Thursday, September 22, 2022

Decoding canine cognition: How dogs' minds process visual imagery

To create the video for the experiments, the researchers attached a video recorder to a selfie stick that allowed them to shoot footage from a dog's perspective.

Scientists have decoded visual images from a dog's brain, offering a first look at how the canine mind reconstructs what it sees. 

The Journal of Visualized Research published the research done at Emory University. The results suggest that dogs are more attuned to actions in their environment rather than who or what is doing the action. 

"We showed that we can monitor the activity in a dog's brain and, to at least a limited degree, reconstruct what it is looking at," says Gregory Berns, Emory professor of psychology and corresponding author of the paper. "The fact that we are able to do that is remarkable." 

Read more here. 


Dogs process numerical quantities in similar brain regions as humans

Scientists chase mystery of how dogs process words 

Tuesday, September 13, 2022

Science and creativity combine to imagine a city where everyone thrives

"I never imagined that I'd be co-teaching with a comedian," says Emory biologist Micaela Martinez, "but it's awesome working with David." Photo by Kay Hinton.

A scientist and a comedian walk into a classroom. They start a discussion about how art can influence social justice. 

You’ll have to wait for the punchlines. Emory first-year students will create them as part of a new fall seminar “Human Flourishing: Imagine a Just City.” 

“Humans cannot flourish without true justice,” says Micaela Martinez, Emory assistant professor of biology, who developed the class. “We have so many huge societal problems that need creativity, imagination, hope and optimism to solve.”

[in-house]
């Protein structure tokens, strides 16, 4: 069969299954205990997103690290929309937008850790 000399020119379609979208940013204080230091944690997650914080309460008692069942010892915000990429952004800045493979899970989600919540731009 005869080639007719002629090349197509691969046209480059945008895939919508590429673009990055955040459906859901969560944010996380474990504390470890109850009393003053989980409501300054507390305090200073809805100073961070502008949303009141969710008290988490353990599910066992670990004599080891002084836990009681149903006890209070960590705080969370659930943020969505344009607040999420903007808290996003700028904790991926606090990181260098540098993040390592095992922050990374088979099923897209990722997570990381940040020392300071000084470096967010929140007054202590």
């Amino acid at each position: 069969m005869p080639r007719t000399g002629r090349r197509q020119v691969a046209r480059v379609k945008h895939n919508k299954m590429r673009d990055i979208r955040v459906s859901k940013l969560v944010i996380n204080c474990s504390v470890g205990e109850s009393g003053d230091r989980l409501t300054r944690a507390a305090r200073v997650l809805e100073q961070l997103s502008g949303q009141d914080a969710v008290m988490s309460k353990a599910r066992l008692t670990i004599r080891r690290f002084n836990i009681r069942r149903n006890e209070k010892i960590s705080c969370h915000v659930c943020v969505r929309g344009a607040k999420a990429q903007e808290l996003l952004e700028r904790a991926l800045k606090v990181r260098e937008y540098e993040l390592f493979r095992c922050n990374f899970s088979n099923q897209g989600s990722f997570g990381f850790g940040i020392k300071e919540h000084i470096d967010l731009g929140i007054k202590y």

The class is among the new First-Year Flourishing Seminars, aimed at deepening what students know but also who they aspire to be. It is also part of the Emory Arts and Social Justice Fellows program, which pairs Emory faculty with Atlanta artists to explore how creative thinking and artistic expression can inspire change. 

Martinez is co-teaching with Arts and Social Justice Fellow David Perdue, a comedian. 

“You can’t save the world with jokes,” Perdue says. “But humor can be a good way to raise awareness of what’s going on. It’s a first step.” 

Read the whole story.

Friday, September 9, 2022

Physicist seeks ultimate formula for fun

Justin and Afeira Burton encase their son Jonah in a giant bubble while their dog Boba Fetch looks on.

By day, Justin Burton is an Emory associate professor of physics, conducing high-level research on fluid dynamics and granular materials. Evenings and weekends, however, he turns into a comic-book version of a scientist. Not a mad scientist, tough. More like a glad scientist.

Read more about his alter ego, Dr. Bubbles, here.


The physics of giant bubbles